Whereas 19% of CAM users reported that they had discussed the issue with their doctors, only 8% and 3% had done so with their educator or nurse, respectively. Among those who discussed their CAM use with their doctors, 42.9% perceived their doctor’s response to be supportive, 33.3% unsupportive, and 23.8% neutral. Patient educator’s responses were perceived as unsupportive in 44.4% of the cases, supportive in 33.3%, and neutral in 22.2%.The nurses’ responses were perceived to be equally distributed among supportive, unsupportive, and neutral.


Interest in CAM is growing worldwide, especially in the era of the Internet and social networking, which is rich in reports by patients of their positive personal experiences of CAM [20, 21]. Despite tremendous progress in cancer therapy [20], a significant proportion of patients with cancer use CAM along with their medical therapies [9, 21]. Although 71% of CAM users started their CAM use after cancer diagnosis, the remaining 29% reported starting CAM use prior to their cancer diagnosis, which concurs with the previously reported high rate of CAM use in the Saudi general population [12].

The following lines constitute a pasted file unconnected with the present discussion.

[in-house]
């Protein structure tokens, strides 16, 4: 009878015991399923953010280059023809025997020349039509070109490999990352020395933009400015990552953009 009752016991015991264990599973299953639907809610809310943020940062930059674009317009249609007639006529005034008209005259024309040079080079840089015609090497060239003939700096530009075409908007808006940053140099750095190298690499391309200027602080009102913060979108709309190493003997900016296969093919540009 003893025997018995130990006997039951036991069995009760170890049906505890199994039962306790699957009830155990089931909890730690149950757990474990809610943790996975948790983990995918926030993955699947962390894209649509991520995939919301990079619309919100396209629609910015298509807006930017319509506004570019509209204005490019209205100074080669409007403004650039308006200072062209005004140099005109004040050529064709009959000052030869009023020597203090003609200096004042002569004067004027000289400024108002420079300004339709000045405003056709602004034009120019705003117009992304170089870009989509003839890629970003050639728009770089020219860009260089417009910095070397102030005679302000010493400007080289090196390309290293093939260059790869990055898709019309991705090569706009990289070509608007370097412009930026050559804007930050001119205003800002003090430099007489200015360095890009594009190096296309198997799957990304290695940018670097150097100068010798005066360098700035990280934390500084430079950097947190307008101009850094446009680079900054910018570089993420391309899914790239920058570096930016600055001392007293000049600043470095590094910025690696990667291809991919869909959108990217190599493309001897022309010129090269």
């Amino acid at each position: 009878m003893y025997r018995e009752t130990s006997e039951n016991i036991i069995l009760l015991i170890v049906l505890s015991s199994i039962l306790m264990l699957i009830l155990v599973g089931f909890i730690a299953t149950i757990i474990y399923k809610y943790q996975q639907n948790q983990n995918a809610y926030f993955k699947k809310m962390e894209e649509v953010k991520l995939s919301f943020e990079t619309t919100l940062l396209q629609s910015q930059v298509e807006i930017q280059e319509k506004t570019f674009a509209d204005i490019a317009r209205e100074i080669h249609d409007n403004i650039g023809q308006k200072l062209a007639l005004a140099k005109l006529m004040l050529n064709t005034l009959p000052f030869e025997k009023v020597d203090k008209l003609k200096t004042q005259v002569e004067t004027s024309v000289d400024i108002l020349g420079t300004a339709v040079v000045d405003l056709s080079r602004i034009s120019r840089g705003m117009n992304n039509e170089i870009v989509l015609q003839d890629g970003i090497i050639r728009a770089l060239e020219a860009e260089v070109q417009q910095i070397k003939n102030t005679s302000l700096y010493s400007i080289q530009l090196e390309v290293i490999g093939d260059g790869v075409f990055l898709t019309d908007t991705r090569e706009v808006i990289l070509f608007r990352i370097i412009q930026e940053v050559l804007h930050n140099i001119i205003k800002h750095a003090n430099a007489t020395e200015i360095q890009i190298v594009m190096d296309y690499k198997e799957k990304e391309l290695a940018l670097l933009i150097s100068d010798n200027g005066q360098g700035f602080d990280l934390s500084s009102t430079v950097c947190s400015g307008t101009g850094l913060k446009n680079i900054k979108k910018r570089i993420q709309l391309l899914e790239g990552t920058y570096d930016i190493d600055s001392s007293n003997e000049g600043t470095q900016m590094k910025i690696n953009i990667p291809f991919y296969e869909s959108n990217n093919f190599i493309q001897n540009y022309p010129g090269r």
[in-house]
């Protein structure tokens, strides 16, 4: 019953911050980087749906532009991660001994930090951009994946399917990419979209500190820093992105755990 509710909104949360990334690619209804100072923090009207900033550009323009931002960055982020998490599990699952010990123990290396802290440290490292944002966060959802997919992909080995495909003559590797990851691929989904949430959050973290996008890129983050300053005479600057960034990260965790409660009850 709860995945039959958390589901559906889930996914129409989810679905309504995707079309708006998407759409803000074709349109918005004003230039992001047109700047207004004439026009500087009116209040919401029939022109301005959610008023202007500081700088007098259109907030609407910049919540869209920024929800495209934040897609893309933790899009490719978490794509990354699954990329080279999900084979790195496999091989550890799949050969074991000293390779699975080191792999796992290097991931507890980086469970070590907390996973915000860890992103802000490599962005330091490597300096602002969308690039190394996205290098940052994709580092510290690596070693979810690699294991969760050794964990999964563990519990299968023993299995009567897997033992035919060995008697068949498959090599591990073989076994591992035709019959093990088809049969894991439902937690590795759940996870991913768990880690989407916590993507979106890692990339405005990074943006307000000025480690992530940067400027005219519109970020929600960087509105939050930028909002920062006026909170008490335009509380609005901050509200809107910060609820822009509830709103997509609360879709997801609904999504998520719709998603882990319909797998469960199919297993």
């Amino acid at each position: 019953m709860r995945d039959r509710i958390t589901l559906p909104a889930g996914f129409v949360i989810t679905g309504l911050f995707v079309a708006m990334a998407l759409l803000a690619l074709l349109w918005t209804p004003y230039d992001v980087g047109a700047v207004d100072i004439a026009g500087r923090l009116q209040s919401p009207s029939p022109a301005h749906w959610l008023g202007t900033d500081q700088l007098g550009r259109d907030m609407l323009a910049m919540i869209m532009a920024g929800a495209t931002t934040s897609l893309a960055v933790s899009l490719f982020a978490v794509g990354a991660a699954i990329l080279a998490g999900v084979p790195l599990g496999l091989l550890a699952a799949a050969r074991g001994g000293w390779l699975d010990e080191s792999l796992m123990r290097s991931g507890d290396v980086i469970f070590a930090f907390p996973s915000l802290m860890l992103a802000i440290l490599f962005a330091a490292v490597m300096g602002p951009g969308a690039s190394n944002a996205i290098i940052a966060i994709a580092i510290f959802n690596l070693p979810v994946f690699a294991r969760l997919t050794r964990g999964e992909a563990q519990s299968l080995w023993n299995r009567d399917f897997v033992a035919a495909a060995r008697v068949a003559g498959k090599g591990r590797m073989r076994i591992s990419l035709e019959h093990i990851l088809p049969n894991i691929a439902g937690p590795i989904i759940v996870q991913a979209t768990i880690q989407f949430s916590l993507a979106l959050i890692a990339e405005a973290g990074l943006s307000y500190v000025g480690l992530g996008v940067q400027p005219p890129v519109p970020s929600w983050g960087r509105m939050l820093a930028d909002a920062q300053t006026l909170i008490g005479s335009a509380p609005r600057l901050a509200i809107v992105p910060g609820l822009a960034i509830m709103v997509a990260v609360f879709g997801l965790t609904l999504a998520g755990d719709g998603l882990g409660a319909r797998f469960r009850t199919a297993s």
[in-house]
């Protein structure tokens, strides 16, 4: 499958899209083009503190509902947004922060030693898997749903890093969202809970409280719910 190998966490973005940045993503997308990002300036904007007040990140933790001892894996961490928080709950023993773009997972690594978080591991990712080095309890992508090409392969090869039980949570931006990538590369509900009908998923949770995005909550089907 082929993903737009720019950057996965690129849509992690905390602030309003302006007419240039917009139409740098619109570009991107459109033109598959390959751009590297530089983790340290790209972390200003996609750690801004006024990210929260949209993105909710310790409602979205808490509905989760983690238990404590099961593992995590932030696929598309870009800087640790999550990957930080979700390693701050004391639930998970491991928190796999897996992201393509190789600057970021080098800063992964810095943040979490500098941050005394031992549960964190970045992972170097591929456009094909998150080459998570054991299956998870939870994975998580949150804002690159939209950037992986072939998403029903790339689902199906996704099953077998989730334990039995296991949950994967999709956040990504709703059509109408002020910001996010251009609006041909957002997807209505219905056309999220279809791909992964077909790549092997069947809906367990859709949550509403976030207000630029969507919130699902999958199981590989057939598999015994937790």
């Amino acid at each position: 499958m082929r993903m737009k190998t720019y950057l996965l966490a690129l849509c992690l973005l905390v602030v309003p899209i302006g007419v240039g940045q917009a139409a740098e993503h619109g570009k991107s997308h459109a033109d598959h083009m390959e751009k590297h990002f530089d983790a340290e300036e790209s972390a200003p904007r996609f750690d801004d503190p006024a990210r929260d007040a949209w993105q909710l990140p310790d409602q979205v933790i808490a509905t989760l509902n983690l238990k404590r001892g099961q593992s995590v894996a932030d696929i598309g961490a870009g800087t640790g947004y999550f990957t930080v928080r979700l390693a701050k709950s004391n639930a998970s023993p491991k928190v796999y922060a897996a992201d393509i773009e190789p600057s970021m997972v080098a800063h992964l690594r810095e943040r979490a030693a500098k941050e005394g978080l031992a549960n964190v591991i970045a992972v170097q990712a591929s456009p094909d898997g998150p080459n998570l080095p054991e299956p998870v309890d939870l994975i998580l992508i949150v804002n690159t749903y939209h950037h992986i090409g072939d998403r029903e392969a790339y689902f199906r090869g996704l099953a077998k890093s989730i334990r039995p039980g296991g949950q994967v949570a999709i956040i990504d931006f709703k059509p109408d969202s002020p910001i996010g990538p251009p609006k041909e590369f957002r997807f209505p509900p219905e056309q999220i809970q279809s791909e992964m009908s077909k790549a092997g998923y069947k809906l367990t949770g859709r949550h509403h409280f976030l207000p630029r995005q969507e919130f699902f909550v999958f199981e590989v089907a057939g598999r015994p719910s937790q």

Previous studies exploring CAM use among Saudi cancer patients are limited and of small sample sizes. However, they showed variable results; Sait et al. showed a prevalence of only 20%, whereas Jazieh et al. suggested that CAM use is highly prevalent (reaching 90%) [16, 17]. In our study, the prevalence of CAM use was 69.9%, and the most prominent types of CAM were those of a religious nature. The great degree of variability between the two studies is similar to the variability in CAM use reported by different studies in the Saudi community and could be explained by the studies’ distinct methodologies and the fact that the majority of those studies were conducted in single institutions [12].